ENGLEWOOD, Colo. — In the 19 days since former Denver Broncos running back Terrell Davis and six others were selected for enshrinement in the Pro Football Hall of Fame, there has been the usual banter about who did, and didn’t, get in.
Every organization in the NFL has five or six former players, coaches or owners who are thought to be slam dunks for the Hall.
Multiply that five or six by 32, and it adds up to a whole lot more than the five slots allowed each year for modern-era finalists to become Hall of Famers. The number of those making the Hall will never come close to the number of strong candidates. This year alone, seven all-decade players, the best of the best, didn’t make the cut after being among the 15 finalists.
This exclusiveness has directed some of the discussion toward Davis. In my mind, he had always been a Hall of Famer in waiting. But parts of the hot-take world believe that Davis has somehow compressed the window of what makes a player worthy of the Hall of Fame. The thinking is that Davis, who played just seven NFL seasons, has somehow “opened the door” for other players with seven or fewer years in the league.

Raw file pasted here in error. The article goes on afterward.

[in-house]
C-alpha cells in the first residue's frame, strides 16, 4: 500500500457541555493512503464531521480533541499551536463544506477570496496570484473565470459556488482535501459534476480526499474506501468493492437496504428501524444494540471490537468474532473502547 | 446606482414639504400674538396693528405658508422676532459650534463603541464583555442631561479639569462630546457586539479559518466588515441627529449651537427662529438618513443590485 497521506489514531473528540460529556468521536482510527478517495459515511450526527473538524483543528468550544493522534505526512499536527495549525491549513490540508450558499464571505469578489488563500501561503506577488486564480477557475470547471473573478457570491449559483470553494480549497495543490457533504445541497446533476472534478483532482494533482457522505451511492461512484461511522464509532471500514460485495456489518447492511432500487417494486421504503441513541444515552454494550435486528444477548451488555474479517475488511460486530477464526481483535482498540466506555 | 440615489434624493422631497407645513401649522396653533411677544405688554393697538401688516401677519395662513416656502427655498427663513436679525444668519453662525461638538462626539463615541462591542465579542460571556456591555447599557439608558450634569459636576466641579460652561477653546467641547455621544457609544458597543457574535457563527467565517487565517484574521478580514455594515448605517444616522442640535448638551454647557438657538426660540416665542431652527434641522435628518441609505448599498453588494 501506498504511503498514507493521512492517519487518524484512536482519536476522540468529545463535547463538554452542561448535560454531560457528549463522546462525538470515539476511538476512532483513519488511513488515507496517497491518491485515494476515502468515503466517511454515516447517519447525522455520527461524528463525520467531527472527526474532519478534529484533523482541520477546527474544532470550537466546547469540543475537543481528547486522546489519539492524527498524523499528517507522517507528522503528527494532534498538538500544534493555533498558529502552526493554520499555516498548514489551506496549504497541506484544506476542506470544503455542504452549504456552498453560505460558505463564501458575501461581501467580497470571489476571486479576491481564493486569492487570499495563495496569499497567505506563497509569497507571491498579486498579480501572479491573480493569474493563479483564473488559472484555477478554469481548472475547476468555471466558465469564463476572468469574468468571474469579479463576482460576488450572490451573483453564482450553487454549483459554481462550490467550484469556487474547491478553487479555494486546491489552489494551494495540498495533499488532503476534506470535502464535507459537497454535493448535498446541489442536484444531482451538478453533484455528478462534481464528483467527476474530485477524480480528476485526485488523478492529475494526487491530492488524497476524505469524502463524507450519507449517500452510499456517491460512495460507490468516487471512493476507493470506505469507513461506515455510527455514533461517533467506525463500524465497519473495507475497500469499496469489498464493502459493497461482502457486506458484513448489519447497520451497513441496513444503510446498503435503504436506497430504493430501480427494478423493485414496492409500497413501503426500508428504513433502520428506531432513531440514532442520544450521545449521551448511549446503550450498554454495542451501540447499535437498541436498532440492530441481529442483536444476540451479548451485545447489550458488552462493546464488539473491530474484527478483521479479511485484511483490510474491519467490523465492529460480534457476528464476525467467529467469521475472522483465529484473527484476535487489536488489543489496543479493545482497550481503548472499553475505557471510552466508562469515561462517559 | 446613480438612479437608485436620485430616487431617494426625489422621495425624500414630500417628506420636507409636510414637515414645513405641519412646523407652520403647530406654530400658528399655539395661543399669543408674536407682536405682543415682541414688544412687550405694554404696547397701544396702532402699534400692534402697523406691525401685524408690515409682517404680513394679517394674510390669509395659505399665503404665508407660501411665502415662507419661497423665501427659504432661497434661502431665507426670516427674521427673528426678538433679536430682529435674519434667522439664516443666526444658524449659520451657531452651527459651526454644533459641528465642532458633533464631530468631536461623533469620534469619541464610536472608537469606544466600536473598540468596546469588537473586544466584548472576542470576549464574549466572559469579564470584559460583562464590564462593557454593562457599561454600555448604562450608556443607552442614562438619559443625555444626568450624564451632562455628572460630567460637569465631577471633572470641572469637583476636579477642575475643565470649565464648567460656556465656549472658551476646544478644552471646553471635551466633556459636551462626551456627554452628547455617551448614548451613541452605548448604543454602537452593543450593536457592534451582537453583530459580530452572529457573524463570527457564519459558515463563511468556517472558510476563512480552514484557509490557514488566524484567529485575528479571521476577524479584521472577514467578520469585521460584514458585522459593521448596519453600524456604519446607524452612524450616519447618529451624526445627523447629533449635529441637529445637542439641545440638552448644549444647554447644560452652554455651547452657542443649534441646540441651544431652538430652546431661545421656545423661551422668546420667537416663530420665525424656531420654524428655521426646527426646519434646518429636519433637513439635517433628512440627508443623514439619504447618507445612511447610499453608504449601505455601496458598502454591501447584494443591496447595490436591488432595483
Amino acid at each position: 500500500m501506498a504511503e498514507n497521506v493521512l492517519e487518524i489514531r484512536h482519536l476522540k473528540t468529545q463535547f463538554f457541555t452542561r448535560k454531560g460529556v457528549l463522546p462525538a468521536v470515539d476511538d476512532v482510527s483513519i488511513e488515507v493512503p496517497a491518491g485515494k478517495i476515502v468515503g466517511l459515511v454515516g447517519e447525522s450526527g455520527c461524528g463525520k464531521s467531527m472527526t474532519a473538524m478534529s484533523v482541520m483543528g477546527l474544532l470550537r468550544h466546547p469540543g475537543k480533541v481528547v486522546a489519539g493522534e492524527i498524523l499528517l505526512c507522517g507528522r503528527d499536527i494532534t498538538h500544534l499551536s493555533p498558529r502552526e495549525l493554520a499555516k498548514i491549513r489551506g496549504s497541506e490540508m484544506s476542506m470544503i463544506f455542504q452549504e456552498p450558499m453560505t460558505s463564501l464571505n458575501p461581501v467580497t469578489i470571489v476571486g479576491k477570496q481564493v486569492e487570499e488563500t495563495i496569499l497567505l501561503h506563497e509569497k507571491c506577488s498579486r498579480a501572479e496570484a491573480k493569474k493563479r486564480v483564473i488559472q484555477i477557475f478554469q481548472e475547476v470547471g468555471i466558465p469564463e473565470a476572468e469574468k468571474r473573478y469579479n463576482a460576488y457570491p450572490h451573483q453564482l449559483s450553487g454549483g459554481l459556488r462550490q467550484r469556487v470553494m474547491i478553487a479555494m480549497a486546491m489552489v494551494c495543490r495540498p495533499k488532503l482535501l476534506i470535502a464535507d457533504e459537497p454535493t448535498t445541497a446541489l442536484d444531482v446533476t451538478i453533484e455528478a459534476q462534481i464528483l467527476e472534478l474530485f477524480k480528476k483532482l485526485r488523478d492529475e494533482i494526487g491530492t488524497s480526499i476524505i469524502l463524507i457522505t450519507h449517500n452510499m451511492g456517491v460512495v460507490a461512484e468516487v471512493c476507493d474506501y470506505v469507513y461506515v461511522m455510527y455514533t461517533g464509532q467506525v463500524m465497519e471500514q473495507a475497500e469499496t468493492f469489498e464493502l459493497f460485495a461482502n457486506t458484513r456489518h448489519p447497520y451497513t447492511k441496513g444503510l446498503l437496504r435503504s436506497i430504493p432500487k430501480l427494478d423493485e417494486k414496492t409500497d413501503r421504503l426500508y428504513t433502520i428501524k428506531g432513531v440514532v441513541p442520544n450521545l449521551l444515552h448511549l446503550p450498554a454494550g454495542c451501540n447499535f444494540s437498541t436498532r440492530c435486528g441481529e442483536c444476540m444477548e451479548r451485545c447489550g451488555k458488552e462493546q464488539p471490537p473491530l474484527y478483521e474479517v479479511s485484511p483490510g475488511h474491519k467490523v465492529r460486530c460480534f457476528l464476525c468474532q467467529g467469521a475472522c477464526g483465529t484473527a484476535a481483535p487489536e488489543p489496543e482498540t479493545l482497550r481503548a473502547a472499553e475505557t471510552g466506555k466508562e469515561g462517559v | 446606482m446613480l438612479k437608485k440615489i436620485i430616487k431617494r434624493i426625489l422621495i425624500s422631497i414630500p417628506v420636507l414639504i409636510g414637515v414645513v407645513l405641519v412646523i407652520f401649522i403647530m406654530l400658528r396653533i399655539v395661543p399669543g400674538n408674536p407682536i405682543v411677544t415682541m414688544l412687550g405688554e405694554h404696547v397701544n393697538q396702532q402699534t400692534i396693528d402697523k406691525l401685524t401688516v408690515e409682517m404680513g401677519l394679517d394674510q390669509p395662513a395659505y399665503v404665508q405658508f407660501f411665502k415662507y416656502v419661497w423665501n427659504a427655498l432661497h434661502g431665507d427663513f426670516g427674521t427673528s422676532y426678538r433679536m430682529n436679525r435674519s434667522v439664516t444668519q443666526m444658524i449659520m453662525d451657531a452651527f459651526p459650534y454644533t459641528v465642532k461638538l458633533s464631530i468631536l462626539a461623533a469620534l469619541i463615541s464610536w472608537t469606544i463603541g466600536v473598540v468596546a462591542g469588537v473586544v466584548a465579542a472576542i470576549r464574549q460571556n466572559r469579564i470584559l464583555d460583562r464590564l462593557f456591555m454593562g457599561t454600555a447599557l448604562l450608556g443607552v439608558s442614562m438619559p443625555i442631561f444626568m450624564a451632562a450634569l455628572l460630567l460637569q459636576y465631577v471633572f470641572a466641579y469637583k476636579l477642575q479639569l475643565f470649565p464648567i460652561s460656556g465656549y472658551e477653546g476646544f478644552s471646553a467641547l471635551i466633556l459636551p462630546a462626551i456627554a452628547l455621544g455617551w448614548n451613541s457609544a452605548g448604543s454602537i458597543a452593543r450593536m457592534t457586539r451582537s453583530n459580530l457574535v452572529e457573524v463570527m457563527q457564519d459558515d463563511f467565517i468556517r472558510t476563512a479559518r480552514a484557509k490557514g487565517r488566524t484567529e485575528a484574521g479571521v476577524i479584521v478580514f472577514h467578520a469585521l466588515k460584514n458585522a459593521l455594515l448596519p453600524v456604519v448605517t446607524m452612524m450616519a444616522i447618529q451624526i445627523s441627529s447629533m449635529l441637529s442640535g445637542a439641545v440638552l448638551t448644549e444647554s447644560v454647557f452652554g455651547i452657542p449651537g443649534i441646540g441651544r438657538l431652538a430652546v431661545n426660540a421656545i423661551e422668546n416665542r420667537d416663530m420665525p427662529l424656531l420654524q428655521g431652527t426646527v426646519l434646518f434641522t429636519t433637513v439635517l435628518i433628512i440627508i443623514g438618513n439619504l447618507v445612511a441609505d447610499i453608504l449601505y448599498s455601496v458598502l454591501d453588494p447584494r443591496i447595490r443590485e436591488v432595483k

The thing is, Davis hasn’t made it easier to be a Hall of Famer. No, he simply showed what it takes, and that bar won’t be reached by many.
Davis is a Hall of Famer because he was the rarest kind of player — one whose accomplishments will be difficult to repeat. The door to the Hall of Fame is exactly as narrow as it always has been. Davis earned his admission the same way everyone else with a gold jacket did — by being among the best the game has to offer.
So go ahead and believe a rush of players with shorter careers will commence marching toward Canton.
But when assessing each candidate, start by asking if the player was a league MVP.
Then check to see if the player was a Super Bowl MVP.
And be sure to determine whether the player was the driving force for not one, but two, Super Bowl wins for his team. (If you’re hesitant to call Davis the key player in the Broncos’ back-to-back Super Bowl wins in the 1997 and 1998 seasons, just ask John Elway. Or Mike Shanahan. Or anybody else who played alongside Davis and now has two Super Bowl rings.)
Top off your assessment by considering whether the player was the greatest postseason performer at his position. Davis’ playoff work was beyond question, as the Broncos were 7-0 in postseason games in which he rushed for 100 yards. His 142.5 yards rushing per game in the playoffs is the best total ever among backs with several playoff games on their resume.
A player like that, despite having played just seven years, deserves a spot in Canton. But the list of guys who can check all of those boxes has always been short, and it remains short now, even with Davis being honored. Nothing has changed, except a guy who deserves to be in the Hall of Fame has been recognized for that highest of football honors.
The Hall of Fame calls itself a place to honor the heroes of the game, to preserve the history of football and to celebrate excellence. That’s exactly why Davis is in.